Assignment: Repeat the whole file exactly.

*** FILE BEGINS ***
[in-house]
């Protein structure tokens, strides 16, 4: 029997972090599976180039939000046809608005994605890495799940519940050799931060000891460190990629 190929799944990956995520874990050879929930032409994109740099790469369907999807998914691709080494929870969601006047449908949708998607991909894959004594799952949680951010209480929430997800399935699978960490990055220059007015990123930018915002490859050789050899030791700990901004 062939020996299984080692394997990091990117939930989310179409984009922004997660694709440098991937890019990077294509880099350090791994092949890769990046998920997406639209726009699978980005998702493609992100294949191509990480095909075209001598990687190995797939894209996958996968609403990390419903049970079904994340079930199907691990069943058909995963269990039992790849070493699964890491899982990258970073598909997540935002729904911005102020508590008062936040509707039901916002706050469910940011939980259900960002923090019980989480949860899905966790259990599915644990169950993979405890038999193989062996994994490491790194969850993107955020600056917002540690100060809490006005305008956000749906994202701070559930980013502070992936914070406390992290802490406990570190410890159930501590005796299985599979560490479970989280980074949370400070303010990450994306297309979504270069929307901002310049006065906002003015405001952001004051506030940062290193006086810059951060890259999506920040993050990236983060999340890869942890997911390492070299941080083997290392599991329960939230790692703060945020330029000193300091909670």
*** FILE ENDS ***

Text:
[in-house]
């Protein structure tokens, strides 16, 4: 029997972090599976180039939000046809608005994605890495799940519940050799931060000891460190990629 190929799944990956995520874990050879929930032409994109740099790469369907999807998914691709080494929870969601006047449908949708998607991909894959004594799952949680951010209480929430997800399935699978960490990055220059007015990123930018915002490859050789050899030791700990901004 062939020996299984080692394997990091990117939930989310179409984009922004997660694709440098991937890019990077294509880099350090791994092949890769990046998920997406639209726009699978980005998702493609992100294949191509990480095909075209001598990687190995797939894209996958996968609403990390419903049970079904994340079930199907691990069943058909995963269990039992790849070493699964890491899982990258970073598909997540935002729904911005102020508590008062936040509707039901916002706050469910940011939980259900960002923090019980989480949860899905966790259990599915644990169950993979405890038999193989062996994994490491790194969850993107955020600056917002540690100060809490006005305008956000749906994202701070559930980013502070992936914070406390992290802490406990570190410890159930501590005796299985599979560490479970989280980074949370400070303010990450994306297309979504270069929307901002310049006065906002003015405001952001004051506030940062290193006086810059951060890259999506920040993050990236983060999340890869942890997911390492070299941080083997290392599991329960939230790692703060945020330029000193300091909670």